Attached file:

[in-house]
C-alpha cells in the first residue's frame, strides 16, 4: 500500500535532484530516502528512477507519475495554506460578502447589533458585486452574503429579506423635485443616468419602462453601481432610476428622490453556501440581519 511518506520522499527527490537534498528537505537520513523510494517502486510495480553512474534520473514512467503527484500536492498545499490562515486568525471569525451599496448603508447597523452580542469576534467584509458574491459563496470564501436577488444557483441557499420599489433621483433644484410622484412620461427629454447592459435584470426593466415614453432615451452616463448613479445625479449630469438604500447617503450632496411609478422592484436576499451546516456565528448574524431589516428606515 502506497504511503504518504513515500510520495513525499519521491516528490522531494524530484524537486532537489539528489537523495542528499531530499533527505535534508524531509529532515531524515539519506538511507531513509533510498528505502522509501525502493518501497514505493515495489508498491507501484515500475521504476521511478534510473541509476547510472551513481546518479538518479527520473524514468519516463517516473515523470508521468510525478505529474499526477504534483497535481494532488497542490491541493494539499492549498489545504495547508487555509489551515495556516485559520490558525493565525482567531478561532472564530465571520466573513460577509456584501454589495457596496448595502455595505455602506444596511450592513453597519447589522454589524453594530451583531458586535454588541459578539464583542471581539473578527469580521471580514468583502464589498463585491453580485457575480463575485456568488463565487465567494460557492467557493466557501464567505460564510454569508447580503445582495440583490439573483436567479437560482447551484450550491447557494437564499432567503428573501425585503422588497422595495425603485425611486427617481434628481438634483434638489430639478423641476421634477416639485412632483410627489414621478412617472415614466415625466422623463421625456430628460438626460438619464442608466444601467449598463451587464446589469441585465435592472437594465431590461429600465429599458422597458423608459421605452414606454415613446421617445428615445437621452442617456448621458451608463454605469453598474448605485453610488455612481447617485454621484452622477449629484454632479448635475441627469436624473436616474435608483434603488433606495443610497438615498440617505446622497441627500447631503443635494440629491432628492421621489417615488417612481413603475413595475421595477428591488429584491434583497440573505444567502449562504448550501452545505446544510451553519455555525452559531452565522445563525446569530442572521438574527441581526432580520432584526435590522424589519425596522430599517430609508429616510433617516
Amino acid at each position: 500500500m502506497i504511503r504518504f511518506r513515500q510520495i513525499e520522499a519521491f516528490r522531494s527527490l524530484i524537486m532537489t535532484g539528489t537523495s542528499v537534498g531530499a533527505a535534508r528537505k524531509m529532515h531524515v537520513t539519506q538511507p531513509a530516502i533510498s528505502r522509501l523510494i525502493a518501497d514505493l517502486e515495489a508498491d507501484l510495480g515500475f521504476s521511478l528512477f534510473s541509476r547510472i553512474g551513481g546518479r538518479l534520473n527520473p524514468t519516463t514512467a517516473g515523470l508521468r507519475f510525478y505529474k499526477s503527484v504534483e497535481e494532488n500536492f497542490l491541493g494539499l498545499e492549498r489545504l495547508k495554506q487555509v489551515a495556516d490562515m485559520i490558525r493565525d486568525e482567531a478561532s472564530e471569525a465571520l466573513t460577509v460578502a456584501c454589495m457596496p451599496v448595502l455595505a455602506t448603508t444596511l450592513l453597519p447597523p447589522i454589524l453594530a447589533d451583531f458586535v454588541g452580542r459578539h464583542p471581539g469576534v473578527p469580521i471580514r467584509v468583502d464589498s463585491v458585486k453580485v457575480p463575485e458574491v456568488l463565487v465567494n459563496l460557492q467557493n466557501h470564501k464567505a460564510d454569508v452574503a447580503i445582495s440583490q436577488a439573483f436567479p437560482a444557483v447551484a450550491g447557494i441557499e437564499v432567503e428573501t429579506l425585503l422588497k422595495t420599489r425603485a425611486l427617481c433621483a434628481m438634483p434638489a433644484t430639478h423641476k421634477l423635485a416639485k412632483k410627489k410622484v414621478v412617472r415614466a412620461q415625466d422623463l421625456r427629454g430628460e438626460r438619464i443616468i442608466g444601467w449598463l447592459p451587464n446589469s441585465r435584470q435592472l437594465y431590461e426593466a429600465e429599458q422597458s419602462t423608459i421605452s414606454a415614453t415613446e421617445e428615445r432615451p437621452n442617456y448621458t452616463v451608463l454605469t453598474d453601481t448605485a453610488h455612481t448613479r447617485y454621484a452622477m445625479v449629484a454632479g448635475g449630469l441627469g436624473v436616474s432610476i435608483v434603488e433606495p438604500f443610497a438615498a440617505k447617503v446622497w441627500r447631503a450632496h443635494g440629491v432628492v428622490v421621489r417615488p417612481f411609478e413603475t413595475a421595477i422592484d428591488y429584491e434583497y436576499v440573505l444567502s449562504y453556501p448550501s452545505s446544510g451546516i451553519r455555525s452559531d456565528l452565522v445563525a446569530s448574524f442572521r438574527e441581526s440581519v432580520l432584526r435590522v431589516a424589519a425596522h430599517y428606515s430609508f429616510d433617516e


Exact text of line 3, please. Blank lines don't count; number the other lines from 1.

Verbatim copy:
Amino acid at each position: 500500500m502506497i504511503r504518504f511518506r513515500q510520495i513525499e520522499a519521491f516528490r522531494s527527490l524530484i524537486m532537489t535532484g539528489t537523495s542528499v537534498g531530499a533527505a535534508r528537505k524531509m529532515h531524515v537520513t539519506q538511507p531513509a530516502i533510498s528505502r522509501l523510494i525502493a518501497d514505493l517502486e515495489a508498491d507501484l510495480g515500475f521504476s521511478l528512477f534510473s541509476r547510472i553512474g551513481g546518479r538518479l534520473n527520473p524514468t519516463t514512467a517516473g515523470l508521468r507519475f510525478y505529474k499526477s503527484v504534483e497535481e494532488n500536492f497542490l491541493g494539499l498545499e492549498r489545504l495547508k495554506q487555509v489551515a495556516d490562515m485559520i490558525r493565525d486568525e482567531a478561532s472564530e471569525a465571520l466573513t460577509v460578502a456584501c454589495m457596496p451599496v448595502l455595505a455602506t448603508t444596511l450592513l453597519p447597523p447589522i454589524l453594530a447589533d451583531f458586535v454588541g452580542r459578539h464583542p471581539g469576534v473578527p469580521i471580514r467584509v468583502d464589498s463585491v458585486k453580485v457575480p463575485e458574491v456568488l463565487v465567494n459563496l460557492q467557493n466557501h470564501k464567505a460564510d454569508v452574503a447580503i445582495s440583490q436577488a439573483f436567479p437560482a444557483v447551484a450550491g447557494i441557499e437564499v432567503e428573501t429579506l425585503l422588497k422595495t420599489r425603485a425611486l427617481c433621483a434628481m438634483p434638489a433644484t430639478h423641476k421634477l423635485a416639485k412632483k410627489k410622484v414621478v412617472r415614466a412620461q415625466d422623463l421625456r427629454g430628460e438626460r438619464i443616468i442608466g444601467w449598463l447592459p451587464n446589469s441585465r435584470q435592472l437594465y431590461e426593466a429600465e429599458q422597458s419602462t423608459i421605452s414606454a415614453t415613446e421617445e428615445r432615451p437621452n442617456y448621458t452616463v451608463l454605469t453598474d453601481t448605485a453610488h455612481t448613479r447617485y454621484a452622477m445625479v449629484a454632479g448635475g449630469l441627469g436624473v436616474s432610476i435608483v434603488e433606495p438604500f443610497a438615498a440617505k447617503v446622497w441627500r447631503a450632496h443635494g440629491v432628492v428622490v421621489r417615488p417612481f411609478e413603475t413595475a421595477i422592484d428591488y429584491e434583497y436576499v440573505l444567502s449562504y453556501p448550501s452545505s446544510g451546516i451553519r455555525s452559531d456565528l452565522v445563525a446569530s448574524f442572521r438574527e441581526s440581519v432580520l432584526r435590522v431589516a424589519a425596522h430599517y428606515s430609508f429616510d433617516e